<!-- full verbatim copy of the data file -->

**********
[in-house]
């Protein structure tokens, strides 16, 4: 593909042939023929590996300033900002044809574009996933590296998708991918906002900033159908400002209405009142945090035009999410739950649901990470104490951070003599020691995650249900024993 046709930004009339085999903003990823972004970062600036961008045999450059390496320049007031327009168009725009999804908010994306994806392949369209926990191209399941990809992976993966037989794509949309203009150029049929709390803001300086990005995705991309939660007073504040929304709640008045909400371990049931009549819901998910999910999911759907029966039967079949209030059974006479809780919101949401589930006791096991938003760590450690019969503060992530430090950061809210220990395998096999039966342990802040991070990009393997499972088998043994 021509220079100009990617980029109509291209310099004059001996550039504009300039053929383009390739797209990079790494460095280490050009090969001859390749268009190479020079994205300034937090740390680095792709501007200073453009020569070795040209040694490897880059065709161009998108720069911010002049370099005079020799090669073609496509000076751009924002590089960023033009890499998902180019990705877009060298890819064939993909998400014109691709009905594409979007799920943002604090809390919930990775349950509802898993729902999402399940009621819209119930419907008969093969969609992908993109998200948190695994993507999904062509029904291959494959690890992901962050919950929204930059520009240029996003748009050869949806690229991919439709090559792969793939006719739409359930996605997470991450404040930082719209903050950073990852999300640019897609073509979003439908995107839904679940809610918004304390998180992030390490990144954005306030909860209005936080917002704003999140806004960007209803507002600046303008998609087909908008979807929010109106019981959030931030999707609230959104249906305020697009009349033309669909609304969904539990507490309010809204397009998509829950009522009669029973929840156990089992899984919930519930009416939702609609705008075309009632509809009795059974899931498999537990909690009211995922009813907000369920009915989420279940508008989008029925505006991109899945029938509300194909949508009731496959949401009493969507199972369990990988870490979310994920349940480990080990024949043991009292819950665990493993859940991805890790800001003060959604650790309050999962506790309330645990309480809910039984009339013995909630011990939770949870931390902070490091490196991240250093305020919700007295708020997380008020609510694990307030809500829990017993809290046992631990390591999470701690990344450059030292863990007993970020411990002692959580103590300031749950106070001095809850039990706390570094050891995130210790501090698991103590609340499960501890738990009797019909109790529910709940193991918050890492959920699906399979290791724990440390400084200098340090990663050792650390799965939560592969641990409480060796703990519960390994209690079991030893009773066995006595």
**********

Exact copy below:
[in-house]
């Protein structure tokens, strides 16, 4: 593909042939023929590996300033900002044809574009996933590296998708991918906002900033159908400002209405009142945090035009999410739950649901990470104490951070003599020691995650249900024993 046709930004009339085999903003990823972004970062600036961008045999450059390496320049007031327009168009725009999804908010994306994806392949369209926990191209399941990809992976993966037989794509949309203009150029049929709390803001300086990005995705991309939660007073504040929304709640008045909400371990049931009549819901998910999910999911759907029966039967079949209030059974006479809780919101949401589930006791096991938003760590450690019969503060992530430090950061809210220990395998096999039966342990802040991070990009393997499972088998043994 021509220079100009990617980029109509291209310099004059001996550039504009300039053929383009390739797209990079790494460095280490050009090969001859390749268009190479020079994205300034937090740390680095792709501007200073453009020569070795040209040694490897880059065709161009998108720069911010002049370099005079020799090669073609496509000076751009924002590089960023033009890499998902180019990705877009060298890819064939993909998400014109691709009905594409979007799920943002604090809390919930990775349950509802898993729902999402399940009621819209119930419907008969093969969609992908993109998200948190695994993507999904062509029904291959494959690890992901962050919950929204930059520009240029996003748009050869949806690229991919439709090559792969793939006719739409359930996605997470991450404040930082719209903050950073990852999300640019897609073509979003439908995107839904679940809610918004304390998180992030390490990144954005306030909860209005936080917002704003999140806004960007209803507002600046303008998609087909908008979807929010109106019981959030931030999707609230959104249906305020697009009349033309669909609304969904539990507490309010809204397009998509829950009522009669029973929840156990089992899984919930519930009416939702609609705008075309009632509809009795059974899931498999537990909690009211995922009813907000369920009915989420279940508008989008029925505006991109899945029938509300194909949508009731496959949401009493969507199972369990990988870490979310994920349940480990080990024949043991009292819950665990493993859940991805890790800001003060959604650790309050999962506790309330645990309480809910039984009339013995909630011990939770949870931390902070490091490196991240250093305020919700007295708020997380008020609510694990307030809500829990017993809290046992631990390591999470701690990344450059030292863990007993970020411990002692959580103590300031749950106070001095809850039990706390570094050891995130210790501090698991103590609340499960501890738990009797019909109790529910709940193991918050890492959920699906399979290791724990440390400084200098340090990663050792650390799965939560592969641990409480060796703990519960390994209690079991030893009773066995006595």